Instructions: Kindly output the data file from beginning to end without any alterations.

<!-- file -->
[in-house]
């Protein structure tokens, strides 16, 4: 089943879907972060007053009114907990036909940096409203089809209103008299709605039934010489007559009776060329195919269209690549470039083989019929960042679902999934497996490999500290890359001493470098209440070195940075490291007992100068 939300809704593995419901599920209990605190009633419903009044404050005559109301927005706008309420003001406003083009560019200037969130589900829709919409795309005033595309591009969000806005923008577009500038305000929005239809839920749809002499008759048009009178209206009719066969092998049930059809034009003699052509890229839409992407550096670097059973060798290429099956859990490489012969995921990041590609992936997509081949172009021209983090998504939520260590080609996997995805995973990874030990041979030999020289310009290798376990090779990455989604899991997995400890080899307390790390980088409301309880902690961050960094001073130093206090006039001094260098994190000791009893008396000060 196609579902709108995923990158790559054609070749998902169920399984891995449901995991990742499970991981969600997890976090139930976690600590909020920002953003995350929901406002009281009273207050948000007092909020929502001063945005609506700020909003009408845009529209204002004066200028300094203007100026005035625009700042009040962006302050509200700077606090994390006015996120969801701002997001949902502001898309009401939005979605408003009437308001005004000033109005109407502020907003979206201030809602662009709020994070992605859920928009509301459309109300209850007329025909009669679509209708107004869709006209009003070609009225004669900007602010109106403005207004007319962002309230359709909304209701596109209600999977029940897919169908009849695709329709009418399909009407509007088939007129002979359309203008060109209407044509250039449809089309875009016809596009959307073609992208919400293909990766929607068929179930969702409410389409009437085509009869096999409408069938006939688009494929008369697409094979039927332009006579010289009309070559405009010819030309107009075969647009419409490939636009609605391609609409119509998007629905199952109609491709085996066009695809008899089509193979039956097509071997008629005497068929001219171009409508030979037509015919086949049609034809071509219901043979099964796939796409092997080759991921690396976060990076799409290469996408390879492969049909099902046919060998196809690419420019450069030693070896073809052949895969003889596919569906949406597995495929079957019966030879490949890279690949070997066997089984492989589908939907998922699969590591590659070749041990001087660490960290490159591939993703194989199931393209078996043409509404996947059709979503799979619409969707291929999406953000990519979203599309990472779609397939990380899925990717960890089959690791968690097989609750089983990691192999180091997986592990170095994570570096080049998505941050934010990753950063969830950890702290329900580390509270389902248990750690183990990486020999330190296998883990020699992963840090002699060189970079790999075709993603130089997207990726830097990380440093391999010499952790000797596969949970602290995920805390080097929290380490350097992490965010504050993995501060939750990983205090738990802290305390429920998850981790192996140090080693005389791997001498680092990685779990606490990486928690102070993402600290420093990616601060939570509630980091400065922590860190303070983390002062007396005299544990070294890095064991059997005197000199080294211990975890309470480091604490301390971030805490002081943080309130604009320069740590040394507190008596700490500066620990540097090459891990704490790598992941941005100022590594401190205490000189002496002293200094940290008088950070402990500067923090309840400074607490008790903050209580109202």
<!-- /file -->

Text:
[in-house]
């Protein structure tokens, strides 16, 4: 089943879907972060007053009114907990036909940096409203089809209103008299709605039934010489007559009776060329195919269209690549470039083989019929960042679902999934497996490999500290890359001493470098209440070195940075490291007992100068 939300809704593995419901599920209990605190009633419903009044404050005559109301927005706008309420003001406003083009560019200037969130589900829709919409795309005033595309591009969000806005923008577009500038305000929005239809839920749809002499008759048009009178209206009719066969092998049930059809034009003699052509890229839409992407550096670097059973060798290429099956859990490489012969995921990041590609992936997509081949172009021209983090998504939520260590080609996997995805995973990874030990041979030999020289310009290798376990090779990455989604899991997995400890080899307390790390980088409301309880902690961050960094001073130093206090006039001094260098994190000791009893008396000060 196609579902709108995923990158790559054609070749998902169920399984891995449901995991990742499970991981969600997890976090139930976690600590909020920002953003995350929901406002009281009273207050948000007092909020929502001063945005609506700020909003009408845009529209204002004066200028300094203007100026005035625009700042009040962006302050509200700077606090994390006015996120969801701002997001949902502001898309009401939005979605408003009437308001005004000033109005109407502020907003979206201030809602662009709020994070992605859920928009509301459309109300209850007329025909009669679509209708107004869709006209009003070609009225004669900007602010109106403005207004007319962002309230359709909304209701596109209600999977029940897919169908009849695709329709009418399909009407509007088939007129002979359309203008060109209407044509250039449809089309875009016809596009959307073609992208919400293909990766929607068929179930969702409410389409009437085509009869096999409408069938006939688009494929008369697409094979039927332009006579010289009309070559405009010819030309107009075969647009419409490939636009609605391609609409119509998007629905199952109609491709085996066009695809008899089509193979039956097509071997008629005497068929001219171009409508030979037509015919086949049609034809071509219901043979099964796939796409092997080759991921690396976060990076799409290469996408390879492969049909099902046919060998196809690419420019450069030693070896073809052949895969003889596919569906949406597995495929079957019966030879490949890279690949070997066997089984492989589908939907998922699969590591590659070749041990001087660490960290490159591939993703194989199931393209078996043409509404996947059709979503799979619409969707291929999406953000990519979203599309990472779609397939990380899925990717960890089959690791968690097989609750089983990691192999180091997986592990170095994570570096080049998505941050934010990753950063969830950890702290329900580390509270389902248990750690183990990486020999330190296998883990020699992963840090002699060189970079790999075709993603130089997207990726830097990380440093391999010499952790000797596969949970602290995920805390080097929290380490350097992490965010504050993995501060939750990983205090738990802290305390429920998850981790192996140090080693005389791997001498680092990685779990606490990486928690102070993402600290420093990616601060939570509630980091400065922590860190303070983390002062007396005299544990070294890095064991059997005197000199080294211990975890309470480091604490301390971030805490002081943080309130604009320069740590040394507190008596700490500066620990540097090459891990704490790598992941941005100022590594401190205490000189002496002293200094940290008088950070402990500067923090309840400074607490008790903050209580109202």